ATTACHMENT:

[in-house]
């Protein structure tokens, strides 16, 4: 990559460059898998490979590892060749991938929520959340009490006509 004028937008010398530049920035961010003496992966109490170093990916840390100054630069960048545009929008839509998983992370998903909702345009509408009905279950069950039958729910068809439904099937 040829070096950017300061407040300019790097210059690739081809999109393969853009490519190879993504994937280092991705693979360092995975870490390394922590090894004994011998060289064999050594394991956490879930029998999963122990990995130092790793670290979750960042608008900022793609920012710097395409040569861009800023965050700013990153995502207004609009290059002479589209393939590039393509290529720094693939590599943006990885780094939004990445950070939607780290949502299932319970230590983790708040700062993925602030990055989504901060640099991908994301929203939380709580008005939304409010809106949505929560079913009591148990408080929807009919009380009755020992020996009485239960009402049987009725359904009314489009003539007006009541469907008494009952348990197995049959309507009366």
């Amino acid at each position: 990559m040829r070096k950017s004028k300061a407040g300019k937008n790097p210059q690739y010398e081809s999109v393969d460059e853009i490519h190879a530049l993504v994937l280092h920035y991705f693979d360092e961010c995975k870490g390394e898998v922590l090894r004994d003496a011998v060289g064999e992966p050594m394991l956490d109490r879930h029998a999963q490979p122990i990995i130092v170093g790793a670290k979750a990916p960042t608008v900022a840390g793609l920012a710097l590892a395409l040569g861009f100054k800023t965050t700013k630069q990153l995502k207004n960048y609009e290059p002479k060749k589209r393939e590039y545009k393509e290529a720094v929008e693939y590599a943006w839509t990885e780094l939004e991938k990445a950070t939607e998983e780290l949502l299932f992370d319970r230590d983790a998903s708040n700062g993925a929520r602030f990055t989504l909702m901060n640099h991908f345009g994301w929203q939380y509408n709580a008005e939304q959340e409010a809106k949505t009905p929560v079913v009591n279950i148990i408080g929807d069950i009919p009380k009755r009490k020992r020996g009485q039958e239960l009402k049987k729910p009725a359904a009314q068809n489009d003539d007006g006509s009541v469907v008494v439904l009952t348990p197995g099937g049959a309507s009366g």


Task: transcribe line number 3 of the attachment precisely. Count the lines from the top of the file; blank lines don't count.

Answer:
């Amino acid at each position: 990559m040829r070096k950017s004028k300061a407040g300019k937008n790097p210059q690739y010398e081809s999109v393969d460059e853009i490519h190879a530049l993504v994937l280092h920035y991705f693979d360092e961010c995975k870490g390394e898998v922590l090894r004994d003496a011998v060289g064999e992966p050594m394991l956490d109490r879930h029998a999963q490979p122990i990995i130092v170093g790793a670290k979750a990916p960042t608008v900022a840390g793609l920012a710097l590892a395409l040569g861009f100054k800023t965050t700013k630069q990153l995502k207004n960048y609009e290059p002479k060749k589209r393939e590039y545009k393509e290529a720094v929008e693939y590599a943006w839509t990885e780094l939004e991938k990445a950070t939607e998983e780290l949502l299932f992370d319970r230590d983790a998903s708040n700062g993925a929520r602030f990055t989504l909702m901060n640099h991908f345009g994301w929203q939380y509408n709580a008005e939304q959340e409010a809106k949505t009905p929560v079913v009591n279950i148990i408080g929807d069950i009919p009380k009755r009490k020992r020996g009485q039958e239960l009402k049987k729910p009725a359904a009314q068809n489009d003539d007006g006509s009541v469907v008494v439904l009952t348990p197995g099937g049959a309507s009366g």